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Sailmaker's ditty bag belonging to William Dring, made from coarse linen sailcloth.

Contains two sailmakers palms, marked "SHRIMPTONS & SONS REDDITCH"; pair of steel sailmaker's shears; an original outer of sailmaker's needles containing two packets of sail needles, the original label proclaiming "BEST FORCED Cast Steel SAIL NEEDLES, ALFRED SHRIMPTON & SONS REDDITCH, NO 14; cedar-handled steel knife, the blade deliberately truncated as was usual for sailmaker's knives; a small container of sailmakers needles; a few steel tools; five wax balls; and lastly a sailmakers whalebone thread dispenser, marked WILLIAM DRING * HULL with-in a decorative border. On the verso, a tableau scene of a whale hunt with two whalers, a sounding whale and a ship's boat and crew. Small (155mm) but a rare piece of scrimshaw.

William Dring was a sailmaker and the original compiler of the ditty bag.  A William Dring was transported for seven years to Australia for stealing clothes, brandy and other goods in company, from other sailors. He arrived in Sydney on the transport ALEXANDER with the First Fleet and was sent to Norfolk Island in October 1788. He was punished with three dozen lashes for infractions and after the wreck of the SIRIUS off Norfolk Island, was imprisoned in irons for pilfering casks of rum and setting fire to the wrecked ship. Captain Clarke of the NEW SOUTH WALES CORPS called William "the greatest rascal living". However by 1793, Phillip Gidley King the commandant of Norfolk Island noted that William had become "a well behaved and very useful freeman". He formed a relationship with Anne Forbes, (solemnised in 1791) and two daughters were born, one in 1792 and another in 1794. They left Norfolk Island in 1794 and returned to Sydney. The trail runs cold for this William after 1798 but no death is recorded. Researchers into the First Fleet transportees are generally of the opinion that he returned to sea. There is a recorded death in Sydney of a William Dring in 1845, who was a sailor on the ship WILL WATCH, active in the Pacific during this period. If this was the transportee William Dring, he would have been aged 77. The WILL WATCH was associated in transporting whale oil and whalebone and is well documented. His wife Anne remained in Sydney and other children are recorded. The knife is an important clue. The handle is of Australian cedar, stamped W D , the blade of steel deliberately truncated as was usual for sailmaker's knives. William Dring was from Hull, a port city in Yorkshire and an important whaling town. The provenance of the ditty bag is soley that it was aquired from a collector in Australia. Given the markings on the knife and the thread dispenser, the fact that it was aquired in Australia, it would not be too big a leap to suggest that the collection belonged to the transportee, William Dring.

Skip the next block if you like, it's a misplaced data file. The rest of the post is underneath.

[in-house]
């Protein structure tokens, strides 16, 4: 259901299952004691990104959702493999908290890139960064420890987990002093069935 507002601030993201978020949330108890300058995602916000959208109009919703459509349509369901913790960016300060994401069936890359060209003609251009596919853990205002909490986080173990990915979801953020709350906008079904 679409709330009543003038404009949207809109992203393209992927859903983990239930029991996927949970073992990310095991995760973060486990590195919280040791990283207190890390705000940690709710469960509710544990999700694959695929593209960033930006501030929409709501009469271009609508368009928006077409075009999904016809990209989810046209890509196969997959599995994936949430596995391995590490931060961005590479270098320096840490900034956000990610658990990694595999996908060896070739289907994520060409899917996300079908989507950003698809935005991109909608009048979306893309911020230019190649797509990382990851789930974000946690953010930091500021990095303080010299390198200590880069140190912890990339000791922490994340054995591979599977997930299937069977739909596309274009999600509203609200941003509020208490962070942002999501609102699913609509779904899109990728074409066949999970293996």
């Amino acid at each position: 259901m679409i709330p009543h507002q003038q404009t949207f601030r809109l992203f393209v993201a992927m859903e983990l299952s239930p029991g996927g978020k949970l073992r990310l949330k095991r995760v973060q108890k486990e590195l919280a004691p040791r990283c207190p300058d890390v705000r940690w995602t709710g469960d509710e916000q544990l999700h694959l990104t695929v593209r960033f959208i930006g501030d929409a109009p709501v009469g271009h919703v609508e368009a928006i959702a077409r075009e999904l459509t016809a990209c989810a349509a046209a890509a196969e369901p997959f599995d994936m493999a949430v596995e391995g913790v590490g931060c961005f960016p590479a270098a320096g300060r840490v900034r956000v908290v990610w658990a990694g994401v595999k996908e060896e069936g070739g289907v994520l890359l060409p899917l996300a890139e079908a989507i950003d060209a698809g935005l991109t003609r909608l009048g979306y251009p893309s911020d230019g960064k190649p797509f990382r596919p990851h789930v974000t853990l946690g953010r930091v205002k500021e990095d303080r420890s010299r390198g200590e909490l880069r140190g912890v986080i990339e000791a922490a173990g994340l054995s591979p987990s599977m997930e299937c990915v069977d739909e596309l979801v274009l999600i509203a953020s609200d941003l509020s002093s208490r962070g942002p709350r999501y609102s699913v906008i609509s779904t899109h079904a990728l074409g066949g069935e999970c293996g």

William Dring. Sailmaker's Ditty Bag and contents.

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